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Gambling addiction can take a huge toll on your relationships and your family finances. If you suspect a loved one is struggling with a compulsive gambling disorder, approaching them the right way is key to having a successful conversation. Suggesting that a loved one get treatment is a challenge, but if they know you are there to offer support and with their best interests at heart, they may be more likely to see out professional help.

billy-pasco-se3tHNszbkM-unsplashStart Slow

If you launch right in and begin making demands -- that your loved one curtail their behavior, that they enter counselling or that they take some other action, they could close down entirely. Open a dialogue and move slowly as you talk about their gambling and some solutions. 

Talk About Yourself, Too

Let them know how their gambling behavior is impacting you. Take responsibility for any role you've played (family members are often unconscious enablers - acknowledging this can open some pathways to discussion). This approach keeps the dialogue open and can prevent your loved one from becoming overly defensive or argumentative. 

Remove Temptations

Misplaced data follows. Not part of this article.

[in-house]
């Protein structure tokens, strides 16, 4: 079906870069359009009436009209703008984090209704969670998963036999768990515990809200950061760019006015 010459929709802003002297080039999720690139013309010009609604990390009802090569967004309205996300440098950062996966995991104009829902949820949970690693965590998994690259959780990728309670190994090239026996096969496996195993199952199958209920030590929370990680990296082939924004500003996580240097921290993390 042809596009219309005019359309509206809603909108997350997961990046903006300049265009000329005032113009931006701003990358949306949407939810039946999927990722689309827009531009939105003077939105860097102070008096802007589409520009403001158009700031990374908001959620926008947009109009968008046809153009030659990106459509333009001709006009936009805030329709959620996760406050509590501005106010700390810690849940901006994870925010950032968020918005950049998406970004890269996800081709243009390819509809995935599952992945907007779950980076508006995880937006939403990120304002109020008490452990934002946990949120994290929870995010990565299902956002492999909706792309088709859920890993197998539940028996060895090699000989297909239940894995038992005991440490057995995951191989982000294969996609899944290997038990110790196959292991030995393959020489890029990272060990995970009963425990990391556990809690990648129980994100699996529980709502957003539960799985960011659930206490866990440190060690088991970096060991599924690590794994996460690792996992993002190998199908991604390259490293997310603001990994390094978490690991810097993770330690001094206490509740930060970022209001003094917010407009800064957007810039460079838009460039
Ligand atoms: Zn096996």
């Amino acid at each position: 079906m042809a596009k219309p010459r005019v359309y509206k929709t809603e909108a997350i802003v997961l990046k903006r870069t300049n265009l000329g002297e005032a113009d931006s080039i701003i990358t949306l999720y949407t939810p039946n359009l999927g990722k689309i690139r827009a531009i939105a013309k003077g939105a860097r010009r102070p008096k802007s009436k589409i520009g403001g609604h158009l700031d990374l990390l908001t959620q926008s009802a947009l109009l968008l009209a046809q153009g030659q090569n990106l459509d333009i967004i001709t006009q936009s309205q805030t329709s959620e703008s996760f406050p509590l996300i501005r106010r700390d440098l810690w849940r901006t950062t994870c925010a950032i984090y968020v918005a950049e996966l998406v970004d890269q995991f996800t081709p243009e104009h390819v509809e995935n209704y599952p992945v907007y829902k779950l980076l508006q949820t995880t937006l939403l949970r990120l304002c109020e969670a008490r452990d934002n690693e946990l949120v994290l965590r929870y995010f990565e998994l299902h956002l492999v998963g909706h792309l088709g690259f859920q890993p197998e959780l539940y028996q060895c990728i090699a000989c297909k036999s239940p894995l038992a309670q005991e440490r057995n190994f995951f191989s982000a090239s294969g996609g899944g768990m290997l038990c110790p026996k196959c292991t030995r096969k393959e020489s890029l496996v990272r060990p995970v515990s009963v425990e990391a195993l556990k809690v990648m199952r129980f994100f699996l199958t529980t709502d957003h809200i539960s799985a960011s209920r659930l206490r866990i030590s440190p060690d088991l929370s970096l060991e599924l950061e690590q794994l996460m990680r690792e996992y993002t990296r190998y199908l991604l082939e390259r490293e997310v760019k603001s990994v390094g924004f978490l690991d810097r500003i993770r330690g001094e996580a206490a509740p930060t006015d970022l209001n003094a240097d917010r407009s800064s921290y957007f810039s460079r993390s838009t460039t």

If your loved one is an adult, you can't remove all access to gambling; but you can make sure the funds you need for running your household and life are sequestered in a safe bank account with limited access. You can also do your best to help them avoid possible triggers, whether it be specific social situations, emotional distress, or sometimes  as extreme as removing triggering items from the home. These may vary depending on your loved one's specific interests and needs, but encountering triggers makes it more difficult to quit an addiction. 

Start One-On-One

While a dramatic intervention may look good on television, its not necessarily the best approach to discussing concerning gambling behaviour with your loved one for the first time.  Interventions are often recommended as a last resort. You could end up putting the person on the defensive and shutting down any chance of them listening to you if you approach them in a group. They may end up feeling ganged up on, betrayed and stressed (which could lead to more of the addictive behavior). 

It may take time, but opening up a dialogue with your loved one can help you both in many ways, and could help you seek out counselling together. A compulsive gambling disorder won't go away on its own -- you'll need treatment for a true recovery. Get in touch today to get the tools you need to speak with your loved one about gambling and to forge a newer, healthier relationship.

Get Help and Stop Gambling

Topics: Gambling Addiction, Treatment

Rick Benson

Written by Rick Benson

Rick founded Algamus Recovery Centers in 1992. A Cornell University graduate, Rick is an Internationally Certified Gambling Counselor (ICGC-II) and a Canadian Problem Gambling Counselor (CPGC). Algamus and Rick were featured on the very first episode of Intervention on the A&E channel.